The function is:

```
graph_sssp ( vertex_table,
vertex_id,
edge_table,
edge_args,
source_vertex,
out_table,
grouping_cols
)
```

For details on the parameters, with examples, see the Single Source Shortest Path in the Apache MADlib documentation.

Given a directed graph, a weakly connected component (WCC) is a subgraph of the original graph where all vertices are connected to each other by some path, ignoring the direction of edges.

The function is:

```
weakly_connected_components(
vertex_table,
vertex_id,
edge_table,
edge_args,
out_table,
grouping_cols
)
```

For details on the parameters, with examples, see the Weakly Connected Components in the Apache MADlib documentation.

These algorithms relate to metrics computed on a graph and include: Average Path Length, Closeness Centrality , Graph Diameter, and In-Out Degree.

This function computes the shortest path average between pairs of vertices. Average path length is based on "reachable target vertices", so it averages the path lengths in each connected component and ignores infinite-length paths between unconnected vertices. If the user requires the average path length of a particular component, the weakly connected components function may be used to isolate the relevant vertices.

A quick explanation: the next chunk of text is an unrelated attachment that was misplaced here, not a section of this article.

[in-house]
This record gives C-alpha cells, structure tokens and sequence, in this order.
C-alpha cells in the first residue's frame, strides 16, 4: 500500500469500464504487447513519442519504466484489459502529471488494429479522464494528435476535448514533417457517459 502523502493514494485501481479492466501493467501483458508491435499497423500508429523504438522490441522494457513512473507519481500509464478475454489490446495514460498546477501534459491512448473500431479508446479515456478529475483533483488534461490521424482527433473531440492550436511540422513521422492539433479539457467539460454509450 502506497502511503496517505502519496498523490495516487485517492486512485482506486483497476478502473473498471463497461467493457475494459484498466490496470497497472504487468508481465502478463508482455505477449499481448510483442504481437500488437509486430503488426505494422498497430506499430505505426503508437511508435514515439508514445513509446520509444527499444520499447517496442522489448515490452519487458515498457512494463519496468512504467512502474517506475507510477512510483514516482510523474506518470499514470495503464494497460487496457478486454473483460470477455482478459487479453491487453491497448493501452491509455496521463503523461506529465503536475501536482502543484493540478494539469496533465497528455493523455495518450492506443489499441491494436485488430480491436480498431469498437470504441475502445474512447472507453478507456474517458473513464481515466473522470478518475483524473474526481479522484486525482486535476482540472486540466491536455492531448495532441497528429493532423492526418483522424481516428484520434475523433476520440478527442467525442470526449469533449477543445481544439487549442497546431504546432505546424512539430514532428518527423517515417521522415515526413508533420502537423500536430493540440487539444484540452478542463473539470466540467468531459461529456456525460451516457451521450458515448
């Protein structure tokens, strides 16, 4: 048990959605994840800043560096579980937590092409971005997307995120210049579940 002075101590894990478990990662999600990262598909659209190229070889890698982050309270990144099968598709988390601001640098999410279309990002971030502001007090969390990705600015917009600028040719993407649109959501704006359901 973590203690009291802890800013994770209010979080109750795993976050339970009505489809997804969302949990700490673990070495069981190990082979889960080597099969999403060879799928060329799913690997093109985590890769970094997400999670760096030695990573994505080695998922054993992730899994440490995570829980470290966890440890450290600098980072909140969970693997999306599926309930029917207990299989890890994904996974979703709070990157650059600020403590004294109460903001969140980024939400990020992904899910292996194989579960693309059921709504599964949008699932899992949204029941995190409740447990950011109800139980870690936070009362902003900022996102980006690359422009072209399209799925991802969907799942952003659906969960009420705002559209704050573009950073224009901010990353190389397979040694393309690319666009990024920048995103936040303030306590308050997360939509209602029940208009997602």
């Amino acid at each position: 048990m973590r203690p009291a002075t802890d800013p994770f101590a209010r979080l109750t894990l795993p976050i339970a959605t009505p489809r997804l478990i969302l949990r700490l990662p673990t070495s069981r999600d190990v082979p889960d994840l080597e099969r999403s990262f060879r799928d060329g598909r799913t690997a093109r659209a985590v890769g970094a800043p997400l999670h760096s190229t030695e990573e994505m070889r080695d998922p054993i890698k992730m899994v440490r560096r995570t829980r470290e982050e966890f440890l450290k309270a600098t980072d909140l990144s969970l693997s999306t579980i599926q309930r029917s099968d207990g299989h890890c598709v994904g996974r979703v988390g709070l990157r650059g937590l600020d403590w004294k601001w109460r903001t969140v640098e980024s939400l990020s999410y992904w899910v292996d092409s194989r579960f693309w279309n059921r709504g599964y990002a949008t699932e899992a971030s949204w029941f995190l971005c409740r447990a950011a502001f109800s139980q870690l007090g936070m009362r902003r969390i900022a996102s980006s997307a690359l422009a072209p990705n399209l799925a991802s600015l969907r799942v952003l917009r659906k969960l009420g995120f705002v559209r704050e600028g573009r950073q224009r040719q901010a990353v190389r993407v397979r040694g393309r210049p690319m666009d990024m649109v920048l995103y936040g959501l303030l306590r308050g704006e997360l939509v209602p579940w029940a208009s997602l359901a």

The function is:

```
graph_avg_path_length( apsp_table,
output_table
)
```

This function uses a previously run APSP (All Pairs Shortest Path) output. For details on the parameters, with examples, see the Average Path Length in the Apache MADlib documentation.

The closeness centrality algorithm helps quantify how much information passes through a given vertex. The function returns various closeness centrality measures and the k-degree for a given subset of vertices.

The function is:

```
graph_closeness( apsp_table,
output_table,
vertex_filter_expr
)
```

This function uses a previously run APSP (All Pairs Shortest Path) output. For details on the parameters, with examples, see the Closeness in the Apache MADlib documentation.

Graph diameter is defined as the longest of all shortest paths in a graph. The function is:

```
graph_diameter( apsp_table,
output_table
)
```

This function uses a previously run APSP (All Pairs Shortest Path) output. For details on the parameters, with examples, see the Graph Diameter in the Apache MADlib documentation.

This function computes the degree of each node. The node degree is the number of edges adjacent to that node. The node in-degree is the number of edges pointing in to the node and node out-degree is the number of edges pointing out of the node.

The function is:

```
graph_vertex_degrees( vertex_table,
vertex_id,
edge_table,
edge_args,
out_table,
grouping_cols
)
```

For details on the parameters, with examples, see the In-out Degree page in the Apache MADlib documentation.

MADlib on Greenplum is at Machine Learning and Deep Learning using MADlib.

MADlib Apache web site and MADlib release notes are at http://madlib.apache.org/.

MADlib user documentation is at http://madlib.apache.org/documentation.html.